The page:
The Implications of Jurors’ Memories v. Experiences at Trial


*Previously published our Jury Economics column in the December 2019 issue of the King County Bar Bulletin.

By Thomas M. O’Toole, Ph.D. and Kevin R. Boully, Ph.D.

Do you pursue happiness in each moment or live a life to be proud of when you someday look back on it?  What does your preference say about how you make decisions? Nobel Prize winning psychologist Daniel Kahneman has repeatedly discussed an important discovery of human decision-making he describes as the realization of the two selves that exist in each of us. His point tackles the fundamental reality of how we experience and understand the world around us and is a critical component applied to jury economics. Kahneman describes the two selves as the experiencing self and the remembering self, and the critical distinction between the two is time.

Consider the following example. Joe, a die-hard Seattle Sounders fan, buys tickets to the MLS Cup game against Toronto for himself and his girlfriend of three years. It is the first time the Sounders have played for the Cup in Seattle, and Joe could not possibly be more excited. He takes his girlfriend to the game and it is everything he hoped it would be. The Sounders win in exciting fashion and the stadium erupts in celebration. Joe is as happy as he has ever been. As he is leaving the stadium, Joe’s girlfriend breaks the news that she wants to leave him and has been seeing another man for the last month. Joe is devastated. For the next few months, Joe will tell his friends and family that it was the worst experience he has ever had at a sporting event.

This example highlights the difference between the experiencing self and the remembering self. For months, Joe will remember this as the worst sporting experience of his life, yet up until the moment that his girlfriend announced she was leaving him, he truly believed he was experiencing the greatest sporting event of his life. The time he spent experiencing the event as it happened is overwhelmed by the human tendency to look back on that experience and place its meaning in the context of a much longer timeline – this year, the decade, or Joe’s entire life. Perhaps even more important, when remembering the event, Joe focused only on particular moments of that event, and allowed those moments to define how he remembers the entire event.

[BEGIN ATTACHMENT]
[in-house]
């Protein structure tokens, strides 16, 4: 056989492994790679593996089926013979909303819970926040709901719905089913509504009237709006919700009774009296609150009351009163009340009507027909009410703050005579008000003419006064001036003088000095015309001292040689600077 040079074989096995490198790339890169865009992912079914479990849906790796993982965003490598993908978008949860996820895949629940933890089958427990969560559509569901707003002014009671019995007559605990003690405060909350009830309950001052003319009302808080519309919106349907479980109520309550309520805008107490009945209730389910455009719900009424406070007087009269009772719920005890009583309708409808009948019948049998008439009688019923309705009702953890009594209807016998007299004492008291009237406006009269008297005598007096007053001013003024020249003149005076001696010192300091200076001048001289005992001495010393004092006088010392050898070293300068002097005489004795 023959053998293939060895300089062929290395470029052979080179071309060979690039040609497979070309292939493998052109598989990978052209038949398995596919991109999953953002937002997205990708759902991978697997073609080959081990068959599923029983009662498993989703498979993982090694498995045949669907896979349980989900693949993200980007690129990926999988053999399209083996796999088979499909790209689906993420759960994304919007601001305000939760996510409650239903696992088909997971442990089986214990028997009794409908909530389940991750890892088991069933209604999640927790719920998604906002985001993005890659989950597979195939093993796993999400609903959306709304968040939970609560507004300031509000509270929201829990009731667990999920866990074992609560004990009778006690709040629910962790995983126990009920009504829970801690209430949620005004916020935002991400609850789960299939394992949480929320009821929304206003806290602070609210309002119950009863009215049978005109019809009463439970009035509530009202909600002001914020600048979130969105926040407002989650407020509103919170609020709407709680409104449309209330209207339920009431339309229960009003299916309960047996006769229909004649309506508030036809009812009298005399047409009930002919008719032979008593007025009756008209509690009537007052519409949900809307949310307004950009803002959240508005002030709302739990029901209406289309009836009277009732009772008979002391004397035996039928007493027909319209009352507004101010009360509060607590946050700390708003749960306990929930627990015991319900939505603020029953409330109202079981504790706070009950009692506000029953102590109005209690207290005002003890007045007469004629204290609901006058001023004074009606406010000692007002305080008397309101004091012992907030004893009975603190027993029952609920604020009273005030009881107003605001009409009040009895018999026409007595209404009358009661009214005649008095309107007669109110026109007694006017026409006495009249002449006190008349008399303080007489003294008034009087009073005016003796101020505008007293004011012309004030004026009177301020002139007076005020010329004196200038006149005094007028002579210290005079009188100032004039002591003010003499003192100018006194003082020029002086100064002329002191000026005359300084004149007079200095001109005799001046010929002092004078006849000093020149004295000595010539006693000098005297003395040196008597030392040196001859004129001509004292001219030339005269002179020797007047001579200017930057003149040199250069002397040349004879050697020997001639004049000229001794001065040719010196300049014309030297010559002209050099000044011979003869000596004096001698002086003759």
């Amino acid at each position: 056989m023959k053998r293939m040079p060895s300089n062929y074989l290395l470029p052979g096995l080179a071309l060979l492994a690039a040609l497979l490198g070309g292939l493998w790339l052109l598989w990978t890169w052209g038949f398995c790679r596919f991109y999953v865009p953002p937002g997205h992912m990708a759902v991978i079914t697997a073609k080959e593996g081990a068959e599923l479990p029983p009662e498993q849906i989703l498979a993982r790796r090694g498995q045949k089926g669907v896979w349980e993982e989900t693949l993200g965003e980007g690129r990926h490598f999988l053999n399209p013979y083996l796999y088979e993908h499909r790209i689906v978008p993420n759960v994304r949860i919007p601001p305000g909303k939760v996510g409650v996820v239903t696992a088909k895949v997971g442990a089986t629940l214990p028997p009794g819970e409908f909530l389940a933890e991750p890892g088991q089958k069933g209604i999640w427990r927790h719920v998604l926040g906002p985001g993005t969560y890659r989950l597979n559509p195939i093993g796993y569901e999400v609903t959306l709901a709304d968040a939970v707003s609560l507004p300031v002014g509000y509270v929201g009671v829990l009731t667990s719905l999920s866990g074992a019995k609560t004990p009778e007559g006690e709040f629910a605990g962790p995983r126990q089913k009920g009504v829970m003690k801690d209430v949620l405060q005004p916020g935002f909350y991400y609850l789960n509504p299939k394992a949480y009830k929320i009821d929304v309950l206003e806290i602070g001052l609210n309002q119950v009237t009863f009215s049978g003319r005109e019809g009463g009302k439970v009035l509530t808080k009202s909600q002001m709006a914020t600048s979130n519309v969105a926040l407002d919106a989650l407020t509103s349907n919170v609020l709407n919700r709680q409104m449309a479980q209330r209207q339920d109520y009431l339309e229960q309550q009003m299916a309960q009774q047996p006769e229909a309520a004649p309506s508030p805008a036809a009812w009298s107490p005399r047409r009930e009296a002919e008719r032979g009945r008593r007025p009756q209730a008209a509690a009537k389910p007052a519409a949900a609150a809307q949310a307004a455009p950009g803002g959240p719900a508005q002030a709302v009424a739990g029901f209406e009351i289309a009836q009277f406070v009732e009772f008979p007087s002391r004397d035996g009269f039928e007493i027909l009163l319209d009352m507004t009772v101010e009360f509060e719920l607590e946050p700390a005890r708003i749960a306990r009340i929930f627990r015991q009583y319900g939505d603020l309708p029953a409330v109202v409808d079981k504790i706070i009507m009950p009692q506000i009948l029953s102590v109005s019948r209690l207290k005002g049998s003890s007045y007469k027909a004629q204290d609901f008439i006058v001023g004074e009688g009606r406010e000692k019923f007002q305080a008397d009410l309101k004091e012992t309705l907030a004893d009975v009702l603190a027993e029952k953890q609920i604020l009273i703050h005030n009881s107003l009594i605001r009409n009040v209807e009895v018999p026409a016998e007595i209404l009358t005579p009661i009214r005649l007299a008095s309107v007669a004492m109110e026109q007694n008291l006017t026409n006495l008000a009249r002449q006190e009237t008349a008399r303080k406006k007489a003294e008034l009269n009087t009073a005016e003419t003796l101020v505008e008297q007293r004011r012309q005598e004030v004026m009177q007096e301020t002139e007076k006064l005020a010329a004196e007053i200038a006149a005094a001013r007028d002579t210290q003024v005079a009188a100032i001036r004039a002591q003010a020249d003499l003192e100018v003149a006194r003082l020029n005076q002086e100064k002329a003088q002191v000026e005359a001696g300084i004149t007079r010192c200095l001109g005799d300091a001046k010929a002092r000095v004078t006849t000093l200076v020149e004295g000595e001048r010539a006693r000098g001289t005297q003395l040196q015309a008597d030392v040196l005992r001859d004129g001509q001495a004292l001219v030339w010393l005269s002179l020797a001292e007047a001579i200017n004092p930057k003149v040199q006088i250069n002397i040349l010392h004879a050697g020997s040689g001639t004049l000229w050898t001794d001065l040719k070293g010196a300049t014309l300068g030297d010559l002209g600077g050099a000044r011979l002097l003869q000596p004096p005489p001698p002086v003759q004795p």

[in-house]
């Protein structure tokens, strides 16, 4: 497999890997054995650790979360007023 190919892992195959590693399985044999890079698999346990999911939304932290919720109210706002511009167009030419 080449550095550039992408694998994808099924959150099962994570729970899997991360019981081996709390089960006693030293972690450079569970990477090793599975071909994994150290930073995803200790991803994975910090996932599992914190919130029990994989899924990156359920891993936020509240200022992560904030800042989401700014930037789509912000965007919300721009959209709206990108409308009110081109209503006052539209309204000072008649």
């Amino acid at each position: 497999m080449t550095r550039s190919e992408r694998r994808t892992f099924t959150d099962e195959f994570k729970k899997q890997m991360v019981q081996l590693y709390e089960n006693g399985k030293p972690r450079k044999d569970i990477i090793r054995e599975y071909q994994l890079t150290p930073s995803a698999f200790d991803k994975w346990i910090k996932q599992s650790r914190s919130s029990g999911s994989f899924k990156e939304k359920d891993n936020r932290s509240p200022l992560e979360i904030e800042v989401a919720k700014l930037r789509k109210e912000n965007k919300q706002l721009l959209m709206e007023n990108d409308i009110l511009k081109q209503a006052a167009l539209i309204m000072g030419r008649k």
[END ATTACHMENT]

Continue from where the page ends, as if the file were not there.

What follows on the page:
This distinction is not limited to the processing of extraordinary events such as Joe getting dumped at the championship game. These distinctions happen with everyday processing because this is how our brain works. When it comes to making decisions that require the consideration of events over the course of days or weeks (i.e. jury trials), our recollection of events is much more important than our experience of those events. The distinction is also important because there are individual differences in the extent to which people will default to decision making ‘for the moment’ or ‘for the long haul’ – a distinction that has also been correlated to the difference between happiness (in moments) and satisfaction (in lifespans).

This is important for attorneys because too often, attorneys prioritize trial presentation to jurors’ experiencing self rather than the remembering self. Attorneys often believe once jurors receive (i.e. experience) the relevant facts and arguments, they will be equipped to reach the desired decision. But jurors do not experience the ‘facts’ and ‘arguments’ when they get to deliberations. They remember them in an entirely differently way than they experienced them the first time – and the remembering version of the facts leads to a different perception of the issues than the experienced version. Instead of considering this as a gap between the experienced evidence and the remembered evidence, jury economics views it as a bridge – an opportunity for advocates to link the remembered version of the case to the way it is presented in trial.

To put this a different way, jury economics teaches us that trial is fundamentally a battle of salience – a battle for the remembering self and the way people recall and reflect on past experiences in the context of a longer timeframe. Research studies suggest that by the time jurors reach deliberations, they will remember as little as 10% of what they heard over the course of trial. That means jurors may forget 90% of what they learned over the course of trial by the time they are asked to make decisions that apply the ‘facts’ and the law. The real task for attorneys is to affect what jurors remember most, how they remember it, and how doing so can contribute to attorneys’ ultimate goal of persuasion.

Keys to winning the battle for the remembering self lie in each of the three cornerstones of jury economics (i.e. egocentric, economical, and symbolic).

The Egocentric Memory